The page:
The Hoose on the Hill
Meery, dye mind the owld days afore aal this forestry took ower the place? It wis whyles hard but man wuh hed same gud times. Ah loved yon nights ower it The Hope playing cardes we Matty an Jean, in aalwis sic a nice supper efter. Trudgin ower the hill in aal whethers, but it pit mony alangwinters night in. Dy’e mind the night they wor ower here ind Cissy in Joe landeed. Why it wasn’t lang afore Joe hed the pipes genin ind
Matty wasn’t i bad hand wi the fiddle ithor. Aal ah meniged was two or three songs. The Road Tae Dundee wis aalwis yin i me favorits. Things livind up even mare when ye got the whisky bottle oot. Matty wis sittin in the comer yonder, the amount i drink he got through, ah thout he’ll nivor git up agin, but man he still played on. If eh mind right wuh wor aal abit late arood the sheep next morning.
It wis nice seein the bairns growh up here, ind sad te see them leave but ahm pleased they’ve got gud jobs away. Times change Meery. The was nowt left here for them. The hills aal planteed noo, just trees insteed o sheep. Nivor mind wuh’ve still got the use i the hoose ind yin or two acres that the didn’t plant. It wis gud i yon coonsil man tae offer is a hoose in the village, but a div’nt naa if ah cud settle doon yonder, ower much noise. Its peaceful here. Lets hev a cuppa tea.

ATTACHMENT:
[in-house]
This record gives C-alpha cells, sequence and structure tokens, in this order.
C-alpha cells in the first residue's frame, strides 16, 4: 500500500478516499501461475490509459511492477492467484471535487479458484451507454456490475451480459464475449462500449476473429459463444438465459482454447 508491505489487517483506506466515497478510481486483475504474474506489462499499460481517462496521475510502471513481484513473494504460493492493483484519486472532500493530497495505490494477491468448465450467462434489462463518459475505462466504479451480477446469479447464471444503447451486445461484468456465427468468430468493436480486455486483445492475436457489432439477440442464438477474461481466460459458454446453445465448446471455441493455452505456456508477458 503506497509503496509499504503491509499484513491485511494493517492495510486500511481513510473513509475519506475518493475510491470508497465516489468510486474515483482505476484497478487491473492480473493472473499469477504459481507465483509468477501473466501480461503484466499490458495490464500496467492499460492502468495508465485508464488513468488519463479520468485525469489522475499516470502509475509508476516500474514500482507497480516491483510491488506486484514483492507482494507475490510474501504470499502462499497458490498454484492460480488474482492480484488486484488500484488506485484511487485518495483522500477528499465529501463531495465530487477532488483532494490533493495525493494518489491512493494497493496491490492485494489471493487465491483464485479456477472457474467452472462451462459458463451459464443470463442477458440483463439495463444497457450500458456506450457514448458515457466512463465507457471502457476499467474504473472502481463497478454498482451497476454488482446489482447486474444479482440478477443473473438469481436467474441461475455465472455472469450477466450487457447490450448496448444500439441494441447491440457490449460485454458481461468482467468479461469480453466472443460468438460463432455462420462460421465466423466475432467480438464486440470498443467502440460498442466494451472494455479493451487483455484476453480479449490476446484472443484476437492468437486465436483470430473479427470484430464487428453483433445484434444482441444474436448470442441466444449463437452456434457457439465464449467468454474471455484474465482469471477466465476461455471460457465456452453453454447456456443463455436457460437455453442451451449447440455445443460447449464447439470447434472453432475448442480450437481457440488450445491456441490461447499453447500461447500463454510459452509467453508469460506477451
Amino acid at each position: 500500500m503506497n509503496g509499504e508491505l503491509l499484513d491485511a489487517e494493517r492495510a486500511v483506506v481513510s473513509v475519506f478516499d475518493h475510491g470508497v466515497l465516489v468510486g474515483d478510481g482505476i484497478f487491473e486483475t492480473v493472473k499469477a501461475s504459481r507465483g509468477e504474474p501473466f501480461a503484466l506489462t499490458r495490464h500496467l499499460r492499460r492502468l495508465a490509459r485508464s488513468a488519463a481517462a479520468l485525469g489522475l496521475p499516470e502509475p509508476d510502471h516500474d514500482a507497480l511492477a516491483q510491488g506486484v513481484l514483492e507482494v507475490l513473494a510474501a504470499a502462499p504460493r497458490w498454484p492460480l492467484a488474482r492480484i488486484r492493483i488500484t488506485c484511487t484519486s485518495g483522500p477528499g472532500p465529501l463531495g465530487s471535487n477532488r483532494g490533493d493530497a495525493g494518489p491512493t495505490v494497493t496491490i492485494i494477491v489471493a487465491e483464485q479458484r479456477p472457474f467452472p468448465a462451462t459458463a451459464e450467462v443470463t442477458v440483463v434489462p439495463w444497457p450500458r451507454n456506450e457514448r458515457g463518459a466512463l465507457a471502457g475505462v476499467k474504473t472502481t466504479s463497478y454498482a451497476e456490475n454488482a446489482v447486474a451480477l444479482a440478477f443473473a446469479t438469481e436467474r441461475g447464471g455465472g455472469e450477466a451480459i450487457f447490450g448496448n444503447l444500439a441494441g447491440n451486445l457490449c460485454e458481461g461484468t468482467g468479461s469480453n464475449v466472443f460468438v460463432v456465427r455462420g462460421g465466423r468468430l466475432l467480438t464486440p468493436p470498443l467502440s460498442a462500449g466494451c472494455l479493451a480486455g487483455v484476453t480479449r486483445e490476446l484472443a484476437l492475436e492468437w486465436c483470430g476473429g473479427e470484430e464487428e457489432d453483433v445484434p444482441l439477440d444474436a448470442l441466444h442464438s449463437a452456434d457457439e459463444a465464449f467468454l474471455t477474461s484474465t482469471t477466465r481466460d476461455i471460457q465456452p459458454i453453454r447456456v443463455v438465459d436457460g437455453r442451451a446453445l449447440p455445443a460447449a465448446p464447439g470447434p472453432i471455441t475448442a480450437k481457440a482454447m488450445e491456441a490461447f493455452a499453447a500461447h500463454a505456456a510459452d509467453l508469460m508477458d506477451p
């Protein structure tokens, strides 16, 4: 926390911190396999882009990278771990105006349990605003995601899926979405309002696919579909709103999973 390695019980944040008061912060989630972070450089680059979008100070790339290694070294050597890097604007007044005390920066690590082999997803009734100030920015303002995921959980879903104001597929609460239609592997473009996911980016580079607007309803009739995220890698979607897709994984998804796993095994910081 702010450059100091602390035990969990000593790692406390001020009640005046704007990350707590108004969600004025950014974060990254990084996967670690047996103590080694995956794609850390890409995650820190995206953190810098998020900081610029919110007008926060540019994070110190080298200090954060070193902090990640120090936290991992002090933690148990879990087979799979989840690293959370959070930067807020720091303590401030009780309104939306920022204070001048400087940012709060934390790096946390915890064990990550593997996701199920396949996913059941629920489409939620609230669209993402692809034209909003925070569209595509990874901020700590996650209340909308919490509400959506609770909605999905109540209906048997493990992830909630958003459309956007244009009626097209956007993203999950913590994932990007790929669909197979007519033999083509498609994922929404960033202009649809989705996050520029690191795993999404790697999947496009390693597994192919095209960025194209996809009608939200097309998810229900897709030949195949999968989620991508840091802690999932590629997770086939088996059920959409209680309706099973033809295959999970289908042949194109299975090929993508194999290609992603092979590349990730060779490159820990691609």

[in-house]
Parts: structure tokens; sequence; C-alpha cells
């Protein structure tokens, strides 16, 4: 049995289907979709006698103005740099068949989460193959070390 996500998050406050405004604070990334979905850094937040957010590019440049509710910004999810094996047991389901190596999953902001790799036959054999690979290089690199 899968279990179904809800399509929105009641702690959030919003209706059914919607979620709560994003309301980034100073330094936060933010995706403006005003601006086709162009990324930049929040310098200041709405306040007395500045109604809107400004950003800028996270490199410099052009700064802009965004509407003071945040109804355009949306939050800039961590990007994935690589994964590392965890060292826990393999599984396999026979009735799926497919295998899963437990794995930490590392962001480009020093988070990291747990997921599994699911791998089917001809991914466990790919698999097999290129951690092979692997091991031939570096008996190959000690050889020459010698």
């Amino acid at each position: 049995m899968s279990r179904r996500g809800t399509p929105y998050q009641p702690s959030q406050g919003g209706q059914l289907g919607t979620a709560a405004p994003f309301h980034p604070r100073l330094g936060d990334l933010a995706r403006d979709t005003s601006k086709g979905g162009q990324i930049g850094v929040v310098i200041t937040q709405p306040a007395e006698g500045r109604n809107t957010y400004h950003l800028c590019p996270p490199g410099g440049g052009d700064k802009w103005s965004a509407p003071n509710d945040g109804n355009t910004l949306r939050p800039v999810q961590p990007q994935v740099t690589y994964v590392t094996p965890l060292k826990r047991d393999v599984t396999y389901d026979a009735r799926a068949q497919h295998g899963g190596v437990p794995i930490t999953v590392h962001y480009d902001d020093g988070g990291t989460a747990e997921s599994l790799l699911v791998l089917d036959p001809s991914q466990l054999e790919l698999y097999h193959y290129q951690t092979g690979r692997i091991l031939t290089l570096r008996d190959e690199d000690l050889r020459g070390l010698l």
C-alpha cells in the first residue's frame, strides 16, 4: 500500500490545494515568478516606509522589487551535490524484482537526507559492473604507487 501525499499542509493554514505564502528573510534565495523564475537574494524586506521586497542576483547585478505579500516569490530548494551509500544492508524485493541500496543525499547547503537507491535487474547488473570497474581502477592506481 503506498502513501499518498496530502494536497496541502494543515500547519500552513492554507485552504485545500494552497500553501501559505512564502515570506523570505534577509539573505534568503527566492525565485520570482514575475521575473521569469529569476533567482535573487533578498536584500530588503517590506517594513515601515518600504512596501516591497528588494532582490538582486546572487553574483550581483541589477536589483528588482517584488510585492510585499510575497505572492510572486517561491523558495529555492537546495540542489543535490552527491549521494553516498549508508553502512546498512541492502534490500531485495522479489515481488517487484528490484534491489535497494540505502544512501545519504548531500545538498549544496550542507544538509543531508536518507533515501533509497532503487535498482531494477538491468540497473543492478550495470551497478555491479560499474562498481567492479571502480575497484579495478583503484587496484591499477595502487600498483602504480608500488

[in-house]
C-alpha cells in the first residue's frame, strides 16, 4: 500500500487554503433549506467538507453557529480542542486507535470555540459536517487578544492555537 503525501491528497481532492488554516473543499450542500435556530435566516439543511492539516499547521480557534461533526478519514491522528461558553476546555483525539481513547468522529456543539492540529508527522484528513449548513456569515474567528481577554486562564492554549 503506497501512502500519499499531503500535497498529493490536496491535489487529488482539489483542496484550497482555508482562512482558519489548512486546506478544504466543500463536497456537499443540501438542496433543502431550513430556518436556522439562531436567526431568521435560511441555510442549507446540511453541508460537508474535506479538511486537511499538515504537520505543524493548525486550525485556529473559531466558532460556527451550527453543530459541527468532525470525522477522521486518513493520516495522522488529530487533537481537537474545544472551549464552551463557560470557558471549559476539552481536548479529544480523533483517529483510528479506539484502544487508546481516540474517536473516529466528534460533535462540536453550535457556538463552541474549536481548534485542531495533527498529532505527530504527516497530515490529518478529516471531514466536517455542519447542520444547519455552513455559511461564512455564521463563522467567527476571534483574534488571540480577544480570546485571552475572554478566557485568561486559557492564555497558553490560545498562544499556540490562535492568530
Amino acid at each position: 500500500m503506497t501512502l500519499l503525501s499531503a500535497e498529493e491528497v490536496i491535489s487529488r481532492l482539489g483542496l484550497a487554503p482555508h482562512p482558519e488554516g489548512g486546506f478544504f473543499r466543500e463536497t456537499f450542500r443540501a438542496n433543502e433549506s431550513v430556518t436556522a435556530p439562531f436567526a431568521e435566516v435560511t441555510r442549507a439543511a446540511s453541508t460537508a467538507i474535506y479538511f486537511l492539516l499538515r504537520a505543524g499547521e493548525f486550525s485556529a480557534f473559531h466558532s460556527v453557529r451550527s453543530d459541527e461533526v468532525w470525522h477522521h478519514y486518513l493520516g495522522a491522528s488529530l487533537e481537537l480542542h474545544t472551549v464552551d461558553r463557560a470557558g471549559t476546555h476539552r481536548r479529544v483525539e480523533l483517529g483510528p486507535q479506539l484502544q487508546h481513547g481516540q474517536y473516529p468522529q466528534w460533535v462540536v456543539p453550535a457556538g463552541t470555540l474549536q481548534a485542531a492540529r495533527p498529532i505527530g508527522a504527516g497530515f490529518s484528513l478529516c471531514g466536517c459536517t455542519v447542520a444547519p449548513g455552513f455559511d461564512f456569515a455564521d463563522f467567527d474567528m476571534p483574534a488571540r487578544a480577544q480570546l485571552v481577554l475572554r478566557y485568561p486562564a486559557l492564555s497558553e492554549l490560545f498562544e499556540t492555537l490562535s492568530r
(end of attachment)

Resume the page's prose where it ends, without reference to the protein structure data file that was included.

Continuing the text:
(c) Terry Common
(In the 50s and 60s the Forestry Commission planted vast areas of North Northumberland changing the hill shepherds way of life, in many cases for ever.)
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